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about the streets and country towns, and sold
by wandering pedlars; just such ballads, in
short, as we have quoted and described.


AT the "FĂȘte de Dieu," in Vienna (the
Frohnleichnamsfest), religious rites are not
confined to the places of worship;—the whole
city becomes a church. Altars rise in every
street, and high mass is performed in the
open air, amid clouds of incense and showers
of holy water. The Emperor himself and his
family swell the procession.

I am an English workman; and, having
taken a cheering glass of Kronewetter with
the worthy landlord of my lodgings, I
sauntered forth to observe the day's proceedings.
I crossed the Platz of St. Ulrick, and thence
proceeded to the high street of Mariahilf,—
an important suburb of Vienna. I passed
two stately altars on my way, and duly raised
my hat, in obedience to the custom of the
country. A little crowd was collected round
the parish church of Mariahilf; and, anticipating
that a procession would pass, I took
my stand among the rest of the expectant
populace. A few assistant police, in light
blue-grey uniforms with green facings, kept
the road.

A bustle about the church-door, and a
band of priests, attendants, andwhat pleased
me mosta troop of pretty little girls came,
two and two, down the steps, and into the
road. I remember nothing of the procession
but those beautiful and innocent children,
adorned with wreaths and ribbons for the
occasion. I was thinking of the rosy faces I
had left at home, when my reflections were
interrupted by a peremptory voice, exclaiming,
"Take off your hat!" I should have
obeyed with alacrity at any other moment;
but there was something in the manner
and tone of the "Polizerdiener's" address
which touched my pride, and made me
obstinate. I drew back a little. The order
was repeated; the crowd murmured. I
half turned to go; but, the next moment,
my hat was struck off my head by the police-

What followed was mere confusion. I
struck the "Polizerdiener;" and, in return,
received several blows on the head from
behind with a heavy stick. In less than ten
minutes I was lodged in the police-office of
the district; my hat broken and my clothes
bespattered with the blood which had dropped,
and was still dropping, from the wounds in
my head.

I had full time to reflect upon the obstinate
folly which hail produced this result; nor
were my reflections enlivened by the manners
of the police-agents attached to the office.
They threatened me with heavy pains and
punishments; and the Polizerdiener whom I
had struck assured me, while stanching his
still-bleeding nose, that I should have at least
"three months for this."

After several hours' waiting in the dreary
office, I was abruptly called into the
commissioner's room. The commissioner was
seated at a table with writing materials
before him, and commenced immediately, in a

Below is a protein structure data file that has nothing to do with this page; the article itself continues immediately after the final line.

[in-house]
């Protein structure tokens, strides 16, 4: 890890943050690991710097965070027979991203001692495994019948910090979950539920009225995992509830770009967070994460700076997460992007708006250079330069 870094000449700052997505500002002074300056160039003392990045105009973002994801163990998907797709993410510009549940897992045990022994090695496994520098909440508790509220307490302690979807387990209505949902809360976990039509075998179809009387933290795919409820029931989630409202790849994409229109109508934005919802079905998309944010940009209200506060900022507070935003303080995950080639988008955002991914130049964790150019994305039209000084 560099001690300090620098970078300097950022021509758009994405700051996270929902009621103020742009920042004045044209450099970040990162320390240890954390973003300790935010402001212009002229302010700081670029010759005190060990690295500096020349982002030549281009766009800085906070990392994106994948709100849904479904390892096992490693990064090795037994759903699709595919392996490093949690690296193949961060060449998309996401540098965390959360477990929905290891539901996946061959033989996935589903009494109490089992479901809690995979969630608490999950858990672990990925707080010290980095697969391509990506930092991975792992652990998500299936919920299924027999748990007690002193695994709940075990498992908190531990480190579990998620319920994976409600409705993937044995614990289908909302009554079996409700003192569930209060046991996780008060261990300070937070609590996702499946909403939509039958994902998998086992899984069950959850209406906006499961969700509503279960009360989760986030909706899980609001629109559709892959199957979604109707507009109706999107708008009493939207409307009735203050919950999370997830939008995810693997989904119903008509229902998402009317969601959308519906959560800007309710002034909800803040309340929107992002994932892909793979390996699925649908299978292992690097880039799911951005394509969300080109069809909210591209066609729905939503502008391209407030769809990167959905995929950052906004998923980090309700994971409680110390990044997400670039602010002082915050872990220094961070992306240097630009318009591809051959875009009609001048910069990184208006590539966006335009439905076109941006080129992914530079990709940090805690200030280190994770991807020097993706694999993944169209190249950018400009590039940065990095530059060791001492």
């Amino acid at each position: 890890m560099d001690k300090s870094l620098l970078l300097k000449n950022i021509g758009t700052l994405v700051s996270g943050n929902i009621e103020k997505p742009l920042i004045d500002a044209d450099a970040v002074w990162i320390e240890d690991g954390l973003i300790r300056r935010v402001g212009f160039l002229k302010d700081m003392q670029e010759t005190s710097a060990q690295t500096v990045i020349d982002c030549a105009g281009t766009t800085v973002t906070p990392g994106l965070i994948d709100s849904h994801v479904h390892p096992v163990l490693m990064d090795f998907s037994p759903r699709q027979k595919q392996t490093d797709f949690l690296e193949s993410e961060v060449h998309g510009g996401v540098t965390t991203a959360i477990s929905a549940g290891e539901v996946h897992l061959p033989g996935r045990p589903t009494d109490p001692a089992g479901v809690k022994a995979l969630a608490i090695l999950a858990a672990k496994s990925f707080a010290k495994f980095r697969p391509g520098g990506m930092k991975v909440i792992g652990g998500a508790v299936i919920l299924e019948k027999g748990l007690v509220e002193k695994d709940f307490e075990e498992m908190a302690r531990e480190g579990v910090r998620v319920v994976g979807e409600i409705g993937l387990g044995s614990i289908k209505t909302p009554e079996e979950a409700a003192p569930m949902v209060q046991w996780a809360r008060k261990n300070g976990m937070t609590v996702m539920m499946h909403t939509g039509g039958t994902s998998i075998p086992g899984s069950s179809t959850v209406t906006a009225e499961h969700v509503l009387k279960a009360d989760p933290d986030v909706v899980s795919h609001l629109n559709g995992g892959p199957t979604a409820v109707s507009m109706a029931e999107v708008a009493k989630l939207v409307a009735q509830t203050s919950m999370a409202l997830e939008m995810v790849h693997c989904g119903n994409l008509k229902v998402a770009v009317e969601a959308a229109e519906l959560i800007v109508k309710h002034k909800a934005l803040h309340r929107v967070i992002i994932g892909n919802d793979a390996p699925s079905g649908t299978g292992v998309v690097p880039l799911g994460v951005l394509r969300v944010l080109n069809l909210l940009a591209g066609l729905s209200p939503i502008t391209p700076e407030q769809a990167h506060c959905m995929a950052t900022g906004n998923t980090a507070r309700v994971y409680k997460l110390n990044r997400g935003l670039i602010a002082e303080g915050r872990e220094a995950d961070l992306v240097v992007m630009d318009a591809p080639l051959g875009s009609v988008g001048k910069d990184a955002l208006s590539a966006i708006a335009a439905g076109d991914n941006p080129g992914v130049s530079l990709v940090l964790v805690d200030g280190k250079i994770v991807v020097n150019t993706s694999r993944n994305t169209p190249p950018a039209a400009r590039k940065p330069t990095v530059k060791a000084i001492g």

sharp offensive tone, a species of examination.
After my name and country had been
demanded, he asked:

"Of what religion are you?"

"I am a Protestant."

"So! Leave the room."

I had made no complaint of my bruises,
because I did not think this the proper place
to do so; although the man who dealt them
was present. He had assisted, stick in hand,
in taking me to the police-office. He was in
earnest conversation with the Polizerdiener,
but soon left the office. From that instant
I never saw him again; nor, in spite of
repeated demands, could I ever obtain redress
for, or even recognition of, the violence I had

Another weary hour, and I was consigned
to the care of a police-soldier; who, armed
with sabre and stick, conducted me through
the crowded city to prison. It was then two

The prison, situated in the Spenzler Gasse,
is called the "Polizer-Hampt-Direction." We
descended a narrow gut, which had no
outlet, except through the prison gates. They
were slowly opened at the summons of my
conductor. I was beckoned into a long
gloomy apartment, lighted from one side only;
and having a long counter running down its
centre; chains and handcuffs hung upon the

An official was standing behind the counter.
He asked me abruptly:

"Whence come you?"

"From England," I answered.

"Where's that?"

"In Great Britain; close to France."

The questioner behind the counter cast an
inquiring look at my escort:—

"Is it?" he asked.

The subordinate answered him in a pleasant
way, that I had spoken the truth. Happily
an Englishman, it seems, is a rarity within
those prison walls.

I was passed into an adjoining room, which
reminded me of the back parlour of a Holywell
Street clothes shop, only that it was rather
lighter. Its sides consisted entirely of sets of
great pigeon-holes, each occupied by the
habiliments or effects of some prisoner.

"Have you any valuables?"

"Few enough." My purse, watch, and pin
were rendered up, ticketed, and deposited in
one of the compartments. I was then beckoned
into a long paved passage or corridor down
some twenty stone steps, into the densest
gloom. Presently I discerned before me a
massive door studded with bosses, and crossed
with bars and bolts. A police-soldier, armed

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